What would you do if you didn’t work in healthcare?
I feel it’s a true privilege to work in healthcare because healthcare is one of the great democratizers of the world, reflecting a need that people of all walks of life have in common. I’ve always been interested in helping people access things that both they and their families need to live well, so for this reason, if I hadn’t found my calling in healthcare, I would probably be part of an organization like the Peace Corps.
Can you give a shout-out to someone who helped you at a pivotal time in your career?
My first job out of college was at a large agency called DMB&B. I worked in the new business group helping with research for pitches. I was very green and had just moved to Manhattan, and it all was a bit overwhelming. My boss, Denise Philley, taught me the ropes of the role, but more than that, she showed me through her words and actions every day the importance of fairness, empathy and respect for our fellow coworkers. We are still very close, and she remains one of the most impactful people in my life.
Work to live, or live to work?
I’m not sure I can choose. I love to work in healthcare; it’s truly a part of what I consider “living.” And my experience at Klick has made it even more rewarding given all the innovative ways we can help people.
Share a moment when you left your comfort zone; what did you learn?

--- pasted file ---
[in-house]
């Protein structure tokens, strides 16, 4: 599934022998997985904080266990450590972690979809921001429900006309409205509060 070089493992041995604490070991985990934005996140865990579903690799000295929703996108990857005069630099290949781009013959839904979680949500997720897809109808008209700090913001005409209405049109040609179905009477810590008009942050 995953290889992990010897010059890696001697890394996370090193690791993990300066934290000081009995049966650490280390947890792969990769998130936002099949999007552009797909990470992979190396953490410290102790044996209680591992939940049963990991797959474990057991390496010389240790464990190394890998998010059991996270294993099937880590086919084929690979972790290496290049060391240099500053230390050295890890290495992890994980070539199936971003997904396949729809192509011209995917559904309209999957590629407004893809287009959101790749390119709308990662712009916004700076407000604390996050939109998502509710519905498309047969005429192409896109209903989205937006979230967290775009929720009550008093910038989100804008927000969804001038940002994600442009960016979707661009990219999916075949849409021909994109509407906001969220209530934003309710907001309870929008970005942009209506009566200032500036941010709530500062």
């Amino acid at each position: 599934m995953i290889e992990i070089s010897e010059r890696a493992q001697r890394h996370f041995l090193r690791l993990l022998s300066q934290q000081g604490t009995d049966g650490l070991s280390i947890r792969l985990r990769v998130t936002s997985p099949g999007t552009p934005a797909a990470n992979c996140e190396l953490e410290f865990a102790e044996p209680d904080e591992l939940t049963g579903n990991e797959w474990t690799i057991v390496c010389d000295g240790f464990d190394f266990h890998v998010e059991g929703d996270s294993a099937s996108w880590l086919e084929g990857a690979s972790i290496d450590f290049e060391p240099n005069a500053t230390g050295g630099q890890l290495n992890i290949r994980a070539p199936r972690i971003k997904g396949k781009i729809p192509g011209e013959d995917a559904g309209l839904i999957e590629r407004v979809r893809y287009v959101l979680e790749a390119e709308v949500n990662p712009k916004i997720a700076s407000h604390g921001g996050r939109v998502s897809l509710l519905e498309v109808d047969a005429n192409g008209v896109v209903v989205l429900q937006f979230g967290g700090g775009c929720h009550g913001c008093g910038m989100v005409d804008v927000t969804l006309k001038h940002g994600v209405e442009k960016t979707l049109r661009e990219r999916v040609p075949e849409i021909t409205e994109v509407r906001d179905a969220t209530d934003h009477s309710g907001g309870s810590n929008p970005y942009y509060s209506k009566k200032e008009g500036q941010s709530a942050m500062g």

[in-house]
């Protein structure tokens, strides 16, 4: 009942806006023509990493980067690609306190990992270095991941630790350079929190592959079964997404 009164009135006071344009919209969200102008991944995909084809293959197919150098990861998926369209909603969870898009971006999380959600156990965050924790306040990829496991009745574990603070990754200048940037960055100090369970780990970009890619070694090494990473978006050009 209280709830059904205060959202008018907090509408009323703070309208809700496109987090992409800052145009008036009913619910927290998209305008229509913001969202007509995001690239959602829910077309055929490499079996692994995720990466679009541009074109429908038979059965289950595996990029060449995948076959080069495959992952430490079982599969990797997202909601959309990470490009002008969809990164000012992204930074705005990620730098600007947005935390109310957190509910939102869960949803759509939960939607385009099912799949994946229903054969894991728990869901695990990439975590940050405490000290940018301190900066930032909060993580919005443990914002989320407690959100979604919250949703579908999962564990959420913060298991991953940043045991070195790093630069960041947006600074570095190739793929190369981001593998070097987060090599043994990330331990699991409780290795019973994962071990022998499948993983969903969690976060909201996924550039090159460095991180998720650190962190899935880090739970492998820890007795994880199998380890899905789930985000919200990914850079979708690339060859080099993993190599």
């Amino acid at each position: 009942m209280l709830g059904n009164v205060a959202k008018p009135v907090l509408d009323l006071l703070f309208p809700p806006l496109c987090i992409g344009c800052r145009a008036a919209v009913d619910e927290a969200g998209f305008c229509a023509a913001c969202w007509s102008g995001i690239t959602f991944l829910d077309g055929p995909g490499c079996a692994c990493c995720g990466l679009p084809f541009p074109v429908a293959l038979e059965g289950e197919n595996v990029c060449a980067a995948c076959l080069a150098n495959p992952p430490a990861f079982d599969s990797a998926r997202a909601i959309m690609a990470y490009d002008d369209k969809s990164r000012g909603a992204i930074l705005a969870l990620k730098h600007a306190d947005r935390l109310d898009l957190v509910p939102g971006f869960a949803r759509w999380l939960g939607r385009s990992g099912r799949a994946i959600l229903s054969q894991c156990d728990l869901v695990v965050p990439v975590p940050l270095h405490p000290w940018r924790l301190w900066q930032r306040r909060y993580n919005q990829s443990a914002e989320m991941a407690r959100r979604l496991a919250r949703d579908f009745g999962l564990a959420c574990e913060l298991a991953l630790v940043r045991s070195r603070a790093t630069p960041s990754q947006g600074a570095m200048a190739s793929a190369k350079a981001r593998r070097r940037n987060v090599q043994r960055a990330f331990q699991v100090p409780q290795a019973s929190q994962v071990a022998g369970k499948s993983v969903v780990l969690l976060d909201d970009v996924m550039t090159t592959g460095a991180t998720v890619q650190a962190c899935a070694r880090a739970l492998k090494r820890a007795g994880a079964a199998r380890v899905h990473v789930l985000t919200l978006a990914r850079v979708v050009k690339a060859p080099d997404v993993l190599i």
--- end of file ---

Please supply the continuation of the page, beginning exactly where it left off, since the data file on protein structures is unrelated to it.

The summer before my senior year in college, I left my family and friends behind and traveled abroad to live with a family in Avignon, France, to immerse into this beautiful culture that I had studied for many years. I was terrified at first, but soon realized that we all share many of the same values and desires, and that we all try to live our best life, whatever that looks like. Things seemed much clearer and simpler after that experience.
To ensure pay parity and career advancement for women, I will …
Always encourage applicants for any role to inquire about the “value” of the role and remind women that they should never divulge their current salary. That is not a winning strategy in a world where many women are still underpaid relative to their male counterparts.
What’s one thing you would tell young women starting their careers in healthcare marketing?
I would make sure they know that healthcare is like any other kind of marketing: It’s rooted in deep insight, often cultivating a great creative idea, and always building meaningful experiences for different audiences. But the game changer in healthcare is that its primary objective is to help people live longer and richer lives. This is why we do what we do and why we love it so much.
Any song on U2’s Joshua Tree album … it never, ever gets old.
Which three people, alive or dead, would you like to host at a dinner party and why?
I would host Eleanor Roosevelt, Michelle Obama, and Marie Curie. I think it’d be fascinating to listen to the stories of these pioneering women after facing the challenges and opportunities of their time, and to hear what was both different and similar in what they experienced.